Self-organizing maps as an approach to exploring spatiotemporal diffusion patterns
Faculty of Geo-Information Science and Earth Observation, University of Twente, Enschede, The Netherlands
International Journal of Health Geographics 2013, 12:60 doi:10.1186/1476-072X-12-60Published: 23 December 2013
Self-organizing maps (SOMs) have now been applied for a number of years to identify patterns in large datasets; yet, their application in the spatiotemporal domain has been lagging. Here, we demonstrate how spatialtemporal disease diffusion patterns can be analysed using SOMs and Sammon’s projection.
SOMs were applied to identify synchrony between spatial locations, to group epidemic waves based on similarity of diffusion pattern and to construct sequence of maps of synoptic states. The Sammon’s projection was used to created diffusion trajectories from the SOM output. These methods were demonstrated with a dataset that reports Measles outbreaks that took place in Iceland in the period 1946–1970. The dataset reports the number of Measles cases per month in 50 medical districts.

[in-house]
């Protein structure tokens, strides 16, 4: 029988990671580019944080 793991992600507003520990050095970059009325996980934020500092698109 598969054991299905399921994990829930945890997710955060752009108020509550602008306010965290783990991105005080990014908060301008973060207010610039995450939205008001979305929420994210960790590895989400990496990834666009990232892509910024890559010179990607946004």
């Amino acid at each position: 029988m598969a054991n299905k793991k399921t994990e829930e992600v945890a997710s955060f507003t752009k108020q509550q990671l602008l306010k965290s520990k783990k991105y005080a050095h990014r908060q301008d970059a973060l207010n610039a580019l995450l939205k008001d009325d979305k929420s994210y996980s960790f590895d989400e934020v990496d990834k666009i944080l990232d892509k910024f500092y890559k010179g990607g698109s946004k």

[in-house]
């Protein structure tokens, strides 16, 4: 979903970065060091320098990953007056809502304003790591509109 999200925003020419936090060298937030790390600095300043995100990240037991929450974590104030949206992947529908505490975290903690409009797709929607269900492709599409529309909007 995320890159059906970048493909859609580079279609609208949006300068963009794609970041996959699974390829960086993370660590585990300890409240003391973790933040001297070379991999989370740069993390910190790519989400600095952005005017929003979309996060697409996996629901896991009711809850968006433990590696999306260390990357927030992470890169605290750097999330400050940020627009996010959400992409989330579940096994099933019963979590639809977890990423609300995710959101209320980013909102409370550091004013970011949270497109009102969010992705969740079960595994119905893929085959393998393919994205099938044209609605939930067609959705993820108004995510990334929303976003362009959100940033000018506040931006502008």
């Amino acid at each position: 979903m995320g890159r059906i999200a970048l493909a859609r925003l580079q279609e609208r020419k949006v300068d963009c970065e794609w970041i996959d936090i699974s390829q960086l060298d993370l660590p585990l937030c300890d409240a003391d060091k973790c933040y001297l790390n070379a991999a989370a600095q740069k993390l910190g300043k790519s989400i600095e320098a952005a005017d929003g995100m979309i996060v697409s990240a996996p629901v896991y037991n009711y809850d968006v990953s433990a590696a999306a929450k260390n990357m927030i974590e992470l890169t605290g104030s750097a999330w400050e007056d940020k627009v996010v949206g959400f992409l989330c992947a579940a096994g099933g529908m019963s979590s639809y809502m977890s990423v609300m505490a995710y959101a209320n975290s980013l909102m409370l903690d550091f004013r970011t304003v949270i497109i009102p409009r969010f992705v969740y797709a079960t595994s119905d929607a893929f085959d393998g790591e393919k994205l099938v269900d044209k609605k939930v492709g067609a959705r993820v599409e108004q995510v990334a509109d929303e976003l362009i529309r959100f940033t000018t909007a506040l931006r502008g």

Both stable and incidental synchronisation between medical districts were identified as well as two distinct groups of epidemic waves, a uniformly structured fast developing group and a multiform slow developing group. Diffusion trajectories for the fast developing group indicate a typical diffusion pattern from Reykjavik to the northern and eastern parts of the island. For the other group, diffusion trajectories are heterogeneous, deviating from the Reykjavik pattern.
This study demonstrates the applicability of SOMs (combined with Sammon’s Projection and GIS) in spatiotemporal diffusion analyses. It shows how to visualise diffusion patterns to identify (dis)similarity between individual waves and between individual waves and an overall time-series performing integrated analysis of synchrony and diffusion trajectories.